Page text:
Algae, bacteria and other microorganism growth in the solution. Avoid using transparent solution containers where light can pass through. Light encourages microorganisms to grow which can

  • change the chemistry of the solution
  • reduce the efficiency of water injection through the nozzles (less so with sprayers though) that can drop the pressure and the effectiveness of the solution mist/spray to reach the inner parts of the roots causing dryness
  • can cause root rotting, ultimately reducing yield.

Thirst. If you notice that your plants show signs of thirst, then check and try the following:

  • Check if the roots are thoroughly covered with the nutrient solution right after a spraying cycle. If they are not, check if there is an issue with the pressurisation system as below:

For High pressure systems check:

For Low pressure systems check:

1.  is the compressor faulty not providing the required pressure?

2.  is there a leak at the air tubes or joints?

3.  is the booster pump faulty not providing the required pressure?

4.  is there a leak at the water tubes or joints?

5.  Is the diaphragm of the solution container not elastic enough thus not being able to transfer pressure to the solution?

6.  are the nozzles / sprayers too small (check their rated flow rate at the pressure you are using)

7.  are nozzles clogged up and need cleaning or replacement?

8.  is the timer functioning properly or as set-up?

9.  Is the solenoid valve functioning properly?

1.  is the booster pump faulty not providing the required pressure?

2.  is there a leak at the water tubes or joints?

3.  are the nozzles / sprayers too small (check their rated flow rate at the pressure you are using)

4.  are nozzles clogged up and need cleaning or replacement?

5.  is the timer functioning properly or as set-up?

6.  Is the solenoid valve functioning properly?

Overwatering. Although overwatering should not be an issue with aeroponics as any excess water runs off underneath in the root container, it is important to not allow the level of the run-off solution to cover the roots (or parts of them). You need to frequently empty the run-off solution. Roots covered with water for too long means that it is likely the roots are not oxygenated enough.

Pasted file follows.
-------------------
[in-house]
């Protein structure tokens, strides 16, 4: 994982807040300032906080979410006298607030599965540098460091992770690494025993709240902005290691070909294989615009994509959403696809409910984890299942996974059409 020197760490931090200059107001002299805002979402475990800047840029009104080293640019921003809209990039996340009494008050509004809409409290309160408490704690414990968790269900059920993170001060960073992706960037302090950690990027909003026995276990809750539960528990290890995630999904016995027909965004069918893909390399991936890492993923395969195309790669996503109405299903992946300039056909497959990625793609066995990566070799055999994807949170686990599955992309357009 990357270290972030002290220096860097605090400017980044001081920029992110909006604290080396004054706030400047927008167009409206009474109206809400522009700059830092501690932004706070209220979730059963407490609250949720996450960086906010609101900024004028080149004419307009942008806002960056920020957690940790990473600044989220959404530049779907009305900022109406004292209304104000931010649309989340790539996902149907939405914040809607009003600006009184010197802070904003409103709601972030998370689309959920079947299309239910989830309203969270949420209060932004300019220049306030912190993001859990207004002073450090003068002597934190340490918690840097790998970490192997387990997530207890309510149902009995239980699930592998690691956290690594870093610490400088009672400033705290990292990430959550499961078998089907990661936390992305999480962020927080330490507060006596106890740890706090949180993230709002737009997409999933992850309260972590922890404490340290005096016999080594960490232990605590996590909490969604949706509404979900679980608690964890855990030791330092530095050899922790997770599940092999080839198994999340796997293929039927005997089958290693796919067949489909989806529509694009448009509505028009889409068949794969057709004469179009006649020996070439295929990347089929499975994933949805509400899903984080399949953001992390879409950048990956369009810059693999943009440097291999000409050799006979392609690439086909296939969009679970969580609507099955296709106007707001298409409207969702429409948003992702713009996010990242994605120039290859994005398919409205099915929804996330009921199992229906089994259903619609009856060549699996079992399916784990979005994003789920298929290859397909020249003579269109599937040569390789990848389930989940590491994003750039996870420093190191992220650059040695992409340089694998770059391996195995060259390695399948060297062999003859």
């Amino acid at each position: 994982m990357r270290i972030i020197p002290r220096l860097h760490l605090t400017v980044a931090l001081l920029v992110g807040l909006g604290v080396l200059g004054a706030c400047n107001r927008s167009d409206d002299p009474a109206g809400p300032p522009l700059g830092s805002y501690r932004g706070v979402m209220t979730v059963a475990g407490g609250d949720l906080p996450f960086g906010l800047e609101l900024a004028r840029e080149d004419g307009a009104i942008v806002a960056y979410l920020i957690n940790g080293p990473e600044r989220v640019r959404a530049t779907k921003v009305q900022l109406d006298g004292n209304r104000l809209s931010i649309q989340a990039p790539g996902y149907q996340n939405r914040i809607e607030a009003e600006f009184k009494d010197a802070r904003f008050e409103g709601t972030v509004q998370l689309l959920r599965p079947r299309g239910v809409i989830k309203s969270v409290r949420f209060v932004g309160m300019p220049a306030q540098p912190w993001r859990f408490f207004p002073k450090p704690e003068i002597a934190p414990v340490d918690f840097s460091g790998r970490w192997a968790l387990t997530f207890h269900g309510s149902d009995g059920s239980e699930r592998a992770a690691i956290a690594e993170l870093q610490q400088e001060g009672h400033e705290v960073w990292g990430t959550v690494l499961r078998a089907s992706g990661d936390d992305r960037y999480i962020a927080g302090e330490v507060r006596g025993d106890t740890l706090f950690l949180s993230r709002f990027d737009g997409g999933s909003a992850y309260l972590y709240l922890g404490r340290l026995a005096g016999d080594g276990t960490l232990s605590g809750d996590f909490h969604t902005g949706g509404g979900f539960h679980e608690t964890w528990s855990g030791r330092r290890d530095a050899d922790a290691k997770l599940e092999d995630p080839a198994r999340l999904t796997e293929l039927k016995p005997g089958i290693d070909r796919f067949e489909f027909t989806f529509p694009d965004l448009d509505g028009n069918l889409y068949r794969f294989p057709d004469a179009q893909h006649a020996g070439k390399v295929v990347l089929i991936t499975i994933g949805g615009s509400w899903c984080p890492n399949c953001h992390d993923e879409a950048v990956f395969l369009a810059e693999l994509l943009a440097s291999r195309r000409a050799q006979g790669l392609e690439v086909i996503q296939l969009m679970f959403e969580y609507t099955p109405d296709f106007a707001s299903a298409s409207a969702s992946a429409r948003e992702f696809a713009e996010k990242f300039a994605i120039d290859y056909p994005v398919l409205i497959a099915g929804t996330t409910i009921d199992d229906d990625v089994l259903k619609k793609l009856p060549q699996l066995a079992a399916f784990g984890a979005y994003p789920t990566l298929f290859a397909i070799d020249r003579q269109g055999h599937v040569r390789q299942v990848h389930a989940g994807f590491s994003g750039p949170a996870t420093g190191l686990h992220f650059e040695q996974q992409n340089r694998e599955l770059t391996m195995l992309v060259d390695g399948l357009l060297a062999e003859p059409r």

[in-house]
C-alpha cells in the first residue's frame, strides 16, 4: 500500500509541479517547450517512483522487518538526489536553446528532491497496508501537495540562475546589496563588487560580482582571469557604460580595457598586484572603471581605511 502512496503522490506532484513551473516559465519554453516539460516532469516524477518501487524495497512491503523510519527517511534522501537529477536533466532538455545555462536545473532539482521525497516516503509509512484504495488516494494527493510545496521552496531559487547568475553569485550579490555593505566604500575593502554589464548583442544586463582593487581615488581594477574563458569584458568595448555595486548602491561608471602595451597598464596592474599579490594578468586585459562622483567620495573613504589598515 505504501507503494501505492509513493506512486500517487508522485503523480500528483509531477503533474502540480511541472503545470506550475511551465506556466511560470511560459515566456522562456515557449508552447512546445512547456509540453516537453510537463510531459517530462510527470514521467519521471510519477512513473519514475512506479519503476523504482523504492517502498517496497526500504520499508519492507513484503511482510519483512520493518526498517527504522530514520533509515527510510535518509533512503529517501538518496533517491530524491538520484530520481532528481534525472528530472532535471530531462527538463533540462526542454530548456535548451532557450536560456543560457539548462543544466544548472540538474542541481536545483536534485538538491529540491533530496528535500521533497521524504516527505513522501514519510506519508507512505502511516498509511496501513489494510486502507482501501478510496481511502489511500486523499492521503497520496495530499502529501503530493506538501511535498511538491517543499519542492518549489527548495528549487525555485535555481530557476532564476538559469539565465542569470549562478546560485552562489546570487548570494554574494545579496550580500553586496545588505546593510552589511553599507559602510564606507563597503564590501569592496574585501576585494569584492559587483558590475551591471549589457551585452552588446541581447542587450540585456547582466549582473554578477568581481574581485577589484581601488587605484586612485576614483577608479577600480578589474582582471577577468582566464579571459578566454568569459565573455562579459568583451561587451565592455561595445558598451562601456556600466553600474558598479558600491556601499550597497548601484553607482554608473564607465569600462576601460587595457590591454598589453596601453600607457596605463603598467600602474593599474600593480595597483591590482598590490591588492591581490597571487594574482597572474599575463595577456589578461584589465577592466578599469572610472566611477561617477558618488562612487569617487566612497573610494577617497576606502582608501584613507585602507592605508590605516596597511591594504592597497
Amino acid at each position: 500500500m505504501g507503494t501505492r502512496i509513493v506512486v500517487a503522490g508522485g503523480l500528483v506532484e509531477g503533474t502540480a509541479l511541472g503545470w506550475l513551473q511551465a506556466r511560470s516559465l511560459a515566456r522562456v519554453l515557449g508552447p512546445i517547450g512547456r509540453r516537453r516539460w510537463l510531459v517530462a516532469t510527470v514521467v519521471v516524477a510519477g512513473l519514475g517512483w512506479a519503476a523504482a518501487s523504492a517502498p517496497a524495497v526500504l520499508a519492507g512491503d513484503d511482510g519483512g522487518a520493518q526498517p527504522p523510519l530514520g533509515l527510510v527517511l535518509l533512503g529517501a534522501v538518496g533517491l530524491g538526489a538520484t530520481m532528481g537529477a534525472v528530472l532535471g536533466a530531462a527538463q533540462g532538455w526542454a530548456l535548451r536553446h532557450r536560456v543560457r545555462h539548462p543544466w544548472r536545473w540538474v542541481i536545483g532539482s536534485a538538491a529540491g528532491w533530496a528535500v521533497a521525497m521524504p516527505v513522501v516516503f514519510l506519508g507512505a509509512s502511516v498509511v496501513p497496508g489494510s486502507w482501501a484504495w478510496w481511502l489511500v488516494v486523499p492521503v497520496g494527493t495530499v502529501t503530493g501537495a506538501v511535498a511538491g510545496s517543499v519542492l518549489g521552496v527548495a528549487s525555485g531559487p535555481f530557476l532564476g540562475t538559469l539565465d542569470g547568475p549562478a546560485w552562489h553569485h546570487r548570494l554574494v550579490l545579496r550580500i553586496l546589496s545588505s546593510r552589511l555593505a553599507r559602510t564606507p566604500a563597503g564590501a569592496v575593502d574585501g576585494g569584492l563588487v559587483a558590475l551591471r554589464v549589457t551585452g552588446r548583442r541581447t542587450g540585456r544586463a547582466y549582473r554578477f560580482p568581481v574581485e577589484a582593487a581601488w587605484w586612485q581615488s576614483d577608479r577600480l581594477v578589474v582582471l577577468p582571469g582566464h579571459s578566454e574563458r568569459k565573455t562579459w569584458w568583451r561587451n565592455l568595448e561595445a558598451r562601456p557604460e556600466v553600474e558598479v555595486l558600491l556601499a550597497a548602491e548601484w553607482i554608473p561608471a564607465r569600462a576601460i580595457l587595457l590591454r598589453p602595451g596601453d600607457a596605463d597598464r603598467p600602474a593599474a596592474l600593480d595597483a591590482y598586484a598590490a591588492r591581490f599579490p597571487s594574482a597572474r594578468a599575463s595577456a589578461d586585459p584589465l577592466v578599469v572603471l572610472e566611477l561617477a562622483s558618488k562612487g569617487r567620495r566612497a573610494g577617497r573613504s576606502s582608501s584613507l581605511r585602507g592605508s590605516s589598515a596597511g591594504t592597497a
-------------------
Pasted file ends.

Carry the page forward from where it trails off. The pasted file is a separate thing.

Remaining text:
What you will need

You would need to choose the nozzles to be suitable for producing max 50 microns at 100psi pressure.

  • A root container with a lid on top to hold the plant cups (this container will also serve the purpose of collecting the solution run-off under the roots)
  • A nutrient solution tank (you can eliminate that for the low pressure aeroponics under conditions explained above)
  • A pressurized tank (for the high pressure aeroponics) with pressure relief valve
  • An air compressor (for the high pressure aeroponics if the pressurize tank has a
  • A booster pump
  • A solenoid valve (mains powered)
  • A timer (through which the solenoid valve is powered and controlled)
  • Pressure-rated tubes
  • Nozzles / sprinklers (for high or low pressure respectively)
  • A check valve for the return of the accumulated solution in the root container to the pressurized section of the system
  • Manual valves to isolate sections of the system when required

Please bear in mind that for the high pressure aeroponics you can opt for a simpler set up than what I describe above. Either not have the pressurized tank and rely only on the booster pump or not have the booster pump and rely only on the pressurized tank. These set-ups can work but the complete system gives you better control.

In summary Aeroponics:

  • Simplicity: it is a system that requires mechanical parts and electricity to function. It is more complex than the other hydroponics systems especially the true high pressure one
  • Ideal for: all plants – advantageous for root vegetables as there is no space restriction
  • Not ideal for: low value plants as it is a relatively complicated and expensive system that you want to utilise at its maximum, so you want to be growing high value plants
  • Growth efficiency: great growth rate as roots are very well oxygenated leading to better plant health and higher yields
  • Water efficiency: the best water efficiency out of all hydroponic systems as nutrient solution does not evaporate and is delivered straight to the roots
  • Experience required: you can start by experimenting a bit, but especially with the high pressure system some experience in handling different interconnected systems is required.